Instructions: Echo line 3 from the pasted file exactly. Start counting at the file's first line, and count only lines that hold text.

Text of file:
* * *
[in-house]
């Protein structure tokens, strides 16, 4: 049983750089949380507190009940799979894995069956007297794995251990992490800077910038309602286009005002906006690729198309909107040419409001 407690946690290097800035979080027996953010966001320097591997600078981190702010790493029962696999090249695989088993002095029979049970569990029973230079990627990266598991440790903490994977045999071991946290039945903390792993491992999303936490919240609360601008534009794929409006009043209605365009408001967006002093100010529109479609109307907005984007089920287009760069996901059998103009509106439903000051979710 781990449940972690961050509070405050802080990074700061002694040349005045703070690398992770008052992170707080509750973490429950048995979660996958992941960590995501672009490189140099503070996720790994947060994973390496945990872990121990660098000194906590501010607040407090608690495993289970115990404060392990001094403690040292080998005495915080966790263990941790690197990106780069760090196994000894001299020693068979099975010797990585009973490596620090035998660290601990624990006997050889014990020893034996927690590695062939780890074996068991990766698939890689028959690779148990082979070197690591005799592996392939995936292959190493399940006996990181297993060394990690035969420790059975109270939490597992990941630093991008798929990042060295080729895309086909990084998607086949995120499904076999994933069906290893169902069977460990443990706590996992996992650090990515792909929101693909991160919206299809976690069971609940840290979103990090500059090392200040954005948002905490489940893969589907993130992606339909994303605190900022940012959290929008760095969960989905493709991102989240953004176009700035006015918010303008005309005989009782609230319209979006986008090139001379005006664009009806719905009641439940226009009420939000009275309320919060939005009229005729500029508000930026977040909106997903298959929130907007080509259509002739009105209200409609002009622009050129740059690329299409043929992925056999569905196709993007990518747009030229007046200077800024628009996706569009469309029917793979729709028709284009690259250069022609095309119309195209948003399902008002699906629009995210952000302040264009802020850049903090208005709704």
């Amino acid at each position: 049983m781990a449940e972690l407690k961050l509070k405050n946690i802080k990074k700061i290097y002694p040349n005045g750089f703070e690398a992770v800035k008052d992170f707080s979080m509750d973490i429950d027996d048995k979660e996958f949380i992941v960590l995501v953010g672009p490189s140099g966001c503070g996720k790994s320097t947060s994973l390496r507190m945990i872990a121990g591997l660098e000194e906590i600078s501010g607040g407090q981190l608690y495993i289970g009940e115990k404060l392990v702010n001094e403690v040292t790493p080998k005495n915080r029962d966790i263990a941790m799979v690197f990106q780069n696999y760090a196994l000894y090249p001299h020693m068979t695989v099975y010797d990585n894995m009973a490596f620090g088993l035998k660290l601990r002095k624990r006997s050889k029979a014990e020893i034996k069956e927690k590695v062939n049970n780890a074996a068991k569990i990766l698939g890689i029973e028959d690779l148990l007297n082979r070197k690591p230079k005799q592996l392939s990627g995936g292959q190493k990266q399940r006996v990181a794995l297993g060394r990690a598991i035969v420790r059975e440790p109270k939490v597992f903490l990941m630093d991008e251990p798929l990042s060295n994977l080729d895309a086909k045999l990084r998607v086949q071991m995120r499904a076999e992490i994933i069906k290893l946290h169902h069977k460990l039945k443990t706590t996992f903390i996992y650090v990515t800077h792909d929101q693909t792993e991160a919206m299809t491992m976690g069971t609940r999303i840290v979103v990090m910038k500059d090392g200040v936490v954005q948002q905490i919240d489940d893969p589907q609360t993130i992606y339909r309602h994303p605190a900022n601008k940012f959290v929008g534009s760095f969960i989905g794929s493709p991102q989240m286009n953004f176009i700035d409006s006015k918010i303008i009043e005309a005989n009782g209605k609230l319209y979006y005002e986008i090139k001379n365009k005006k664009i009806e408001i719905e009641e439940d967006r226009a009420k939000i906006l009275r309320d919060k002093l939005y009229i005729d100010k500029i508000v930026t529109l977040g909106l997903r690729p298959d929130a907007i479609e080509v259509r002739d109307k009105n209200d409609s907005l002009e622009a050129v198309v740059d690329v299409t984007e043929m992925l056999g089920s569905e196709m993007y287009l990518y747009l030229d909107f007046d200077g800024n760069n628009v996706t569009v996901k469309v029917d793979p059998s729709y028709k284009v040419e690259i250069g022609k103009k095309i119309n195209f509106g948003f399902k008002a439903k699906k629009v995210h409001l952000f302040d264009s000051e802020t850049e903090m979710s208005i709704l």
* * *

């Amino acid at each position: 049983m781990a449940e972690l407690k961050l509070k405050n946690i802080k990074k700061i290097y002694p040349n005045g750089f703070e690398a992770v800035k008052d992170f707080s979080m509750d973490i429950d027996d048995k979660e996958f949380i992941v960590l995501v953010g672009p490189s140099g966001c503070g996720k790994s320097t947060s994973l390496r507190m945990i872990a121990g591997l660098e000194e906590i600078s501010g607040g407090q981190l608690y495993i289970g009940e115990k404060l392990v702010n001094e403690v040292t790493p080998k005495n915080r029962d966790i263990a941790m799979v690197f990106q780069n696999y760090a196994l000894y090249p001299h020693m068979t695989v099975y010797d990585n894995m009973a490596f620090g088993l035998k660290l601990r002095k624990r006997s050889k029979a014990e020893i034996k069956e927690k590695v062939n049970n780890a074996a068991k569990i990766l698939g890689i029973e028959d690779l148990l007297n082979r070197k690591p230079k005799q592996l392939s990627g995936g292959q190493k990266q399940r006996v990181a794995l297993g060394r990690a598991i035969v420790r059975e440790p109270k939490v597992f903490l990941m630093d991008e251990p798929l990042s060295n994977l080729d895309a086909k045999l990084r998607v086949q071991m995120r499904a076999e992490i994933i069906k290893l946290h169902h069977k460990l039945k443990t706590t996992f903390i996992y650090v990515t800077h792909d929101q693909t792993e991160a919206m299809t491992m976690g069971t609940r999303i840290v979103v990090m910038k500059d090392g200040v936490v954005q948002q905490i919240d489940d893969p589907q609360t993130i992606y339909r309602h994303p605190a900022n601008k940012f959290v929008g534009s760095f969960i989905g794929s493709p991102q989240m286009n953004f176009i700035d409006s006015k918010i303008i009043e005309a005989n009782g209605k609230l319209y979006y005002e986008i090139k001379n365009k005006k664009i009806e408001i719905e009641e439940d967006r226009a009420k939000i906006l009275r309320d919060k002093l939005y009229i005729d100010k500029i508000v930026t529109l977040g909106l997903r690729p298959d929130a907007i479609e080509v259509r002739d109307k009105n209200d409609s907005l002009e622009a050129v198309v740059d690329v299409t984007e043929m992925l056999g089920s569905e196709m993007y287009l990518y747009l030229d909107f007046d200077g800024n760069n628009v996706t569009v996901k469309v029917d793979p059998s729709y028709k284009v040419e690259i250069g022609k103009k095309i119309n195209f509106g948003f399902k008002a439903k699906k629009v995210h409001l952000f302040d264009s000051e802020t850049e903090m979710s208005i709704l």